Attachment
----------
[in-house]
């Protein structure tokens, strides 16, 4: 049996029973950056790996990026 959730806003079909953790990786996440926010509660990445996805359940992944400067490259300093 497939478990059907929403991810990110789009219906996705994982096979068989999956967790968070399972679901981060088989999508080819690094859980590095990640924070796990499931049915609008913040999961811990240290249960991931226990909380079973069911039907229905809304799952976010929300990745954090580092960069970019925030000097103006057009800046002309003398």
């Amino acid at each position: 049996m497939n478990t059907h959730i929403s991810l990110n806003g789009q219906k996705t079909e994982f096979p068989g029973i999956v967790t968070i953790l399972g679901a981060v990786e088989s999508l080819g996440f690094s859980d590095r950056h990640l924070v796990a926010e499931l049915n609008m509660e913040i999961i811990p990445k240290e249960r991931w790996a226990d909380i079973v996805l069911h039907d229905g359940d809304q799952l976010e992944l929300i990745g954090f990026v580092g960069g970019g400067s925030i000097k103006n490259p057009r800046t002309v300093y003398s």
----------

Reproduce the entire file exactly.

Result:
[in-house]
């Protein structure tokens, strides 16, 4: 049996029973950056790996990026 959730806003079909953790990786996440926010509660990445996805359940992944400067490259300093 497939478990059907929403991810990110789009219906996705994982096979068989999956967790968070399972679901981060088989999508080819690094859980590095990640924070796990499931049915609008913040999961811990240290249960991931226990909380079973069911039907229905809304799952976010929300990745954090580092960069970019925030000097103006057009800046002309003398």
């Amino acid at each position: 049996m497939n478990t059907h959730i929403s991810l990110n806003g789009q219906k996705t079909e994982f096979p068989g029973i999956v967790t968070i953790l399972g679901a981060v990786e088989s999508l080819g996440f690094s859980d590095r950056h990640l924070v796990a926010e499931l049915n609008m509660e913040i999961i811990p990445k240290e249960r991931w790996a226990d909380i079973v996805l069911h039907d229905g359940d809304q799952l976010e992944l929300i990745g954090f990026v580092g960069g970019g400067s925030i000097k103006n490259p057009r800046t002309v300093y003398s």